The Mobile Payments Race: Why Tencent and Alibaba Have the Advantage
Last week saw Chinese tech company, Tencent, surpassing Facebook in market value, making it the first Chinese (or indeed non-U.S.) company to exceed the landmark $500bn valuation. Along with Alibaba, Chinese tech companies like Tencent have emerged under the country’s unique internet ecosystem, renowned for its enclosed and censored structure.
The significance of Tencent’s recent valuation was borne, not just out of this being the first Chinese company to join this exclusive club, but also out of its timing – Chinese tech giants like Tencent and Alibaba are now venturing beyond the country’s borders to compete with their Western counterparts. With high-growth regions like South East Asia firmly in their sights, two sectors in particular – online retail and digital payments – are creating inroads for these Chinese companies to gain a foothold.
Two Sides of the Same Coin
Unique market conditions, a complex regulatory landscape and an absence of foreign competitors has up until now sheltered South East Asian markets from outside competition in the mobile payments space. But this has now turned into a land grab, with Chinese companies leading the charge and others like Apple and Samsung competing to push out their own m-payment services. At the moment, our data shows that no single m-payment service dominates in any South East Asian market, presenting a critical window of opportunity for these companies before these services go mainstream.
In the race to expand into new markets, online retail and digital payments are two sides of the same coin for Tencent and Alibaba.
Taking the example of Alibaba-owned Ant Financial, its recent investments into major online retailers (c. $1bn each in Lazada and Tokopedia) are an effective means of bringing its m-payment service – Alipay – to market across the region.
The fact that Tencent is the largest shareholder in online retailer JD.com gives it an equally impressive stake in the region, with JD having considerable investments in regional players like Go-Jek (with its own m-payment service), SEA (Shopee) and Vietnam’s Tiki.vn.
A New Kind of Challenge
For some time now, the Chinese market has been too much of a tantalizing prospect for Western tech companies to ignore (think Facebook), in spite of the market’s tight censorship laws. But competing with Chinese companies has proved extremely tough.
As these Western companies launch their services into new markets, they’re finding themselves increasingly under fire from Chinese competitors in unconventional ways. Rather than launch their own brand outright in these markets, Tencent and Alibaba invest in or acquire the established native players with local knowledge to leverage their existing market share.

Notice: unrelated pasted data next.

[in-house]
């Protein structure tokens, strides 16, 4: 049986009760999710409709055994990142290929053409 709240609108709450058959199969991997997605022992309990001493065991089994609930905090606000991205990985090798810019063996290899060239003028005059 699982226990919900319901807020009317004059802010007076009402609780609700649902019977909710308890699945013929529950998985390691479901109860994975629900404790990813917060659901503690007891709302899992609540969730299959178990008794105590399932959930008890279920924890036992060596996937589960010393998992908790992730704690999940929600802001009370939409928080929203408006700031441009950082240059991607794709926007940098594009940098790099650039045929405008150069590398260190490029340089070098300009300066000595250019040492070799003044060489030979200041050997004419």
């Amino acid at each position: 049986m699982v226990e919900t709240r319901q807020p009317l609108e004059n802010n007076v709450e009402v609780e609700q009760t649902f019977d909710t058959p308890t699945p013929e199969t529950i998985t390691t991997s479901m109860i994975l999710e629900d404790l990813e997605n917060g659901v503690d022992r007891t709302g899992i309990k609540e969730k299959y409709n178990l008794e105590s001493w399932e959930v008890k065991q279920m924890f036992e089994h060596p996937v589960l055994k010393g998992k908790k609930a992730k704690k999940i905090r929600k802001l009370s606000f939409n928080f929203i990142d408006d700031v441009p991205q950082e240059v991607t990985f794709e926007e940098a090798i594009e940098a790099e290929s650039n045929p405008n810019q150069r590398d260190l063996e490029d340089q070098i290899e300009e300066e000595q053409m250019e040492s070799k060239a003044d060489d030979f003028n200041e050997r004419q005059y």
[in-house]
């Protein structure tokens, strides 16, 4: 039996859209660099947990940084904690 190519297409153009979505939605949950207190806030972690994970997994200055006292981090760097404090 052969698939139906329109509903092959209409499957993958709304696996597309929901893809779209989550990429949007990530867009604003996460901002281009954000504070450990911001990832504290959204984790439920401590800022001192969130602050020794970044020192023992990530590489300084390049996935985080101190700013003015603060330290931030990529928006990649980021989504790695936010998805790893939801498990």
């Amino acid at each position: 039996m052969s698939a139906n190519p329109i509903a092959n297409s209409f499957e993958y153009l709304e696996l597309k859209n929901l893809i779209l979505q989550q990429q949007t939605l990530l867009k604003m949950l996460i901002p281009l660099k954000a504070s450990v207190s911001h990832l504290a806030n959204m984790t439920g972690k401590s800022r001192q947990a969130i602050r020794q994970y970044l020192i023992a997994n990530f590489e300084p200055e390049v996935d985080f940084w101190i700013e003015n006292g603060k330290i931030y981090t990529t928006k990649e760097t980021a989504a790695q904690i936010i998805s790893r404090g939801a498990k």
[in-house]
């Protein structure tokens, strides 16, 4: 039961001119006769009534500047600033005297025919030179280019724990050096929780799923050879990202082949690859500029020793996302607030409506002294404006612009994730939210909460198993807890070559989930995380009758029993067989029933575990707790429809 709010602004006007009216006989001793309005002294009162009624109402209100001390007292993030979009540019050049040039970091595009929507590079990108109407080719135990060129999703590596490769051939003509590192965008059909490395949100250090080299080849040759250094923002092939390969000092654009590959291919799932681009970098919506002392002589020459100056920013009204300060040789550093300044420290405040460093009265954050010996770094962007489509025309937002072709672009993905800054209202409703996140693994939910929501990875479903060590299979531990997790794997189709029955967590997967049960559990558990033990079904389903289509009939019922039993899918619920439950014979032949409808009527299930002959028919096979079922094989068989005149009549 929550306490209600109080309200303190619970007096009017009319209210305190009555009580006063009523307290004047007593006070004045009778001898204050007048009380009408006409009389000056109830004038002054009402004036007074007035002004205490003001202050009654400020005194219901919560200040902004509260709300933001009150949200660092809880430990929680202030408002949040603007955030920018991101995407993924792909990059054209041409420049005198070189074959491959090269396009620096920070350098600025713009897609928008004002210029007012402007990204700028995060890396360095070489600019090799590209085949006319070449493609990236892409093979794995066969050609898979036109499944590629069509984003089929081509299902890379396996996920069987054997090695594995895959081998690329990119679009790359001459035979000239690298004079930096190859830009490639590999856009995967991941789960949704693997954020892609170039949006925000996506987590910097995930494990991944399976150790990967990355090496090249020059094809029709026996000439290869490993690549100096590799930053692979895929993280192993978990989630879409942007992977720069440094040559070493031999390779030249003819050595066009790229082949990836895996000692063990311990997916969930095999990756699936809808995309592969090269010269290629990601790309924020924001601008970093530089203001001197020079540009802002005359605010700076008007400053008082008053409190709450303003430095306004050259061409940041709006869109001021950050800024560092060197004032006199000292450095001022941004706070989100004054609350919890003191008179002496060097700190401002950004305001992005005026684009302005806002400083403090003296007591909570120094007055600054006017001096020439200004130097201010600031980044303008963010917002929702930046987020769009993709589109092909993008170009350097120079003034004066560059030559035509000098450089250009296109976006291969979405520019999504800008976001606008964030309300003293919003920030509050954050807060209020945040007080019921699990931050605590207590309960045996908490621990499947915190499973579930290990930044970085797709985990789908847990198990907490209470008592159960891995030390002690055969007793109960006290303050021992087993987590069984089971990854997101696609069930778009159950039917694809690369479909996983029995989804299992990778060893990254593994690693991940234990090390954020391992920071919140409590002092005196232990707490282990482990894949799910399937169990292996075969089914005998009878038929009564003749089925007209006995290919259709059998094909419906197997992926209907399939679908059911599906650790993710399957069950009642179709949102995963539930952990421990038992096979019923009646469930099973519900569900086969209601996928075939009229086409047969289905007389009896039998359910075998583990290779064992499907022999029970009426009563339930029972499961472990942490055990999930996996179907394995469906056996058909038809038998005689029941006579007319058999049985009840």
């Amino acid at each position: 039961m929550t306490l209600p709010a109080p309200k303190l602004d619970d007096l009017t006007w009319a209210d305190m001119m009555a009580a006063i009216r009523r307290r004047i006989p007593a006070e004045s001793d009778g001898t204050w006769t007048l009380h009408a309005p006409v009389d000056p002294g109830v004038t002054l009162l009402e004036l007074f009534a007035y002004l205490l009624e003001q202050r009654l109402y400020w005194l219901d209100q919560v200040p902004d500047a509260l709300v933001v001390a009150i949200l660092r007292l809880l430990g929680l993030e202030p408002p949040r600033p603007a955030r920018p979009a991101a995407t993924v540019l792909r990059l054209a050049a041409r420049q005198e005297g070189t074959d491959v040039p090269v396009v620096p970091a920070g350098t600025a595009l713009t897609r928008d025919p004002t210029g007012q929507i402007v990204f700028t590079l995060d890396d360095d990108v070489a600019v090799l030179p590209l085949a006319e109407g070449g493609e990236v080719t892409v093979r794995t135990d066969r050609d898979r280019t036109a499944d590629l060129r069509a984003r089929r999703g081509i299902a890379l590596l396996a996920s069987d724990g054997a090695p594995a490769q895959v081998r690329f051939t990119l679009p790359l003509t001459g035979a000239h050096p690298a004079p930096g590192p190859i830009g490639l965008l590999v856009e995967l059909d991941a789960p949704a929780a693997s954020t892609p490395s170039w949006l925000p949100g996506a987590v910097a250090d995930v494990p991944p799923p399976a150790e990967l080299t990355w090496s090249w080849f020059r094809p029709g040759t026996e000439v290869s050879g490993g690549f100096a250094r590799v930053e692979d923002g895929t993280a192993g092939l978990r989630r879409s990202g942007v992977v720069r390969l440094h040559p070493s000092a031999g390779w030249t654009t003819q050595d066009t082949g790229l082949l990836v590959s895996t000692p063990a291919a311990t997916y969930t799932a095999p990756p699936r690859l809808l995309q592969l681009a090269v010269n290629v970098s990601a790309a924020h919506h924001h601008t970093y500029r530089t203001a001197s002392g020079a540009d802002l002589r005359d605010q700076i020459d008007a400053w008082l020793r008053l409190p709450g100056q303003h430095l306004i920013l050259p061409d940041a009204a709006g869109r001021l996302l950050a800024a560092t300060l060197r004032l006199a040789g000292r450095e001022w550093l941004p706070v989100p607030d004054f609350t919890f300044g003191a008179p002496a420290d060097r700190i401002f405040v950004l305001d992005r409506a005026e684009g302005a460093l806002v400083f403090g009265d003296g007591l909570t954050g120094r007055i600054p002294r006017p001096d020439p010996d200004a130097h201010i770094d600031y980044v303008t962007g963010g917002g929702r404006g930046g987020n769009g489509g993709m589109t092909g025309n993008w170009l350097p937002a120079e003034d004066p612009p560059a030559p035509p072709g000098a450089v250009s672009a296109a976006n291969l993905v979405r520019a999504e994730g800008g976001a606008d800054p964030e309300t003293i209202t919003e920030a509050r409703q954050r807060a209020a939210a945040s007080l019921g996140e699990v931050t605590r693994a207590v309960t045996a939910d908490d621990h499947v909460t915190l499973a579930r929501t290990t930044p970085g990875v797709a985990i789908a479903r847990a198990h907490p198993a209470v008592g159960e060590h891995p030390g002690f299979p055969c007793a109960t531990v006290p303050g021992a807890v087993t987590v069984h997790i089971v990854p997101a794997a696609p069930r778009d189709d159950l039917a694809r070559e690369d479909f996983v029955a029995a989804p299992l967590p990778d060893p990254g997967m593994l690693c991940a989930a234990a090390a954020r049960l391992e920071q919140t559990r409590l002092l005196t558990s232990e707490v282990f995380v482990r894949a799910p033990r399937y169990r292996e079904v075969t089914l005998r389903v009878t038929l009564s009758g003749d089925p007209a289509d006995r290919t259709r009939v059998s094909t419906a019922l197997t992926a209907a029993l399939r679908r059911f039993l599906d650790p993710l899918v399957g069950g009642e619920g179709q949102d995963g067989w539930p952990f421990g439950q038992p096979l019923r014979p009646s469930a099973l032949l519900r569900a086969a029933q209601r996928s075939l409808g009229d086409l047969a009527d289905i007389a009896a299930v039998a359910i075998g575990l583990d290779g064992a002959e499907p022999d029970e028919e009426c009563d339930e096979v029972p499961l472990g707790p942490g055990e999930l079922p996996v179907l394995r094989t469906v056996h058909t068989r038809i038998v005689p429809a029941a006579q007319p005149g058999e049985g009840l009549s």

This is proving a major advantage for the two Chinese companies, especially with higher-valued competitors like Apple being notoriously hesitant towards large investments of this kind.
Although Apple may have its brand image as a major asset, success in the region will prove difficult given the handset-specific nature of Apple Pay and the relatively high-tech merchant-side requirements to accept the payment method. And this is where Tencent and Alibaba come into their own. Their handset-agnostic approach and simple tech-light solution (not to mention their extensive experience in rapidly scaling their respective m-payment services throughout China) will be hard to beat.
Creating an Ecosystem
Online retail and mobile payments are not the only verticals that are closely coupled together. The online experience is continually seeing the convergence of different trends, with social, commerce and entertainment activities seeing more and more overlap with each passing year. Tencent’s success in its home market has been the result of it creating an ecosystem which plays host to a broad range of digital activities (like paying for items in-store, booking cabs, gaming, shopping online, etc.) all within its wildly popular messaging app WeChat.
It’s this kind of innovation which will make the difference in South East Asia. As such, although it will likely be m-payments and ecommerce developments from which to gauge the success of Alibaba and Tencent in these fast-growth markets, we’ll no doubt see other partnerships take place in order to accumulate an ecosystem to bring everything into one place.
Western tech companies can still benefit here, especially Facebook – it’s no coincidence that the top five markets for Facebook membership rates across our 40 countries are all South East Asian (with figures above 90%). If the likes of Tencent and Alibaba are going to integrate their services with social, like they have in their home market, then they’ll have no other choice but to partner with Zuckerberg and co.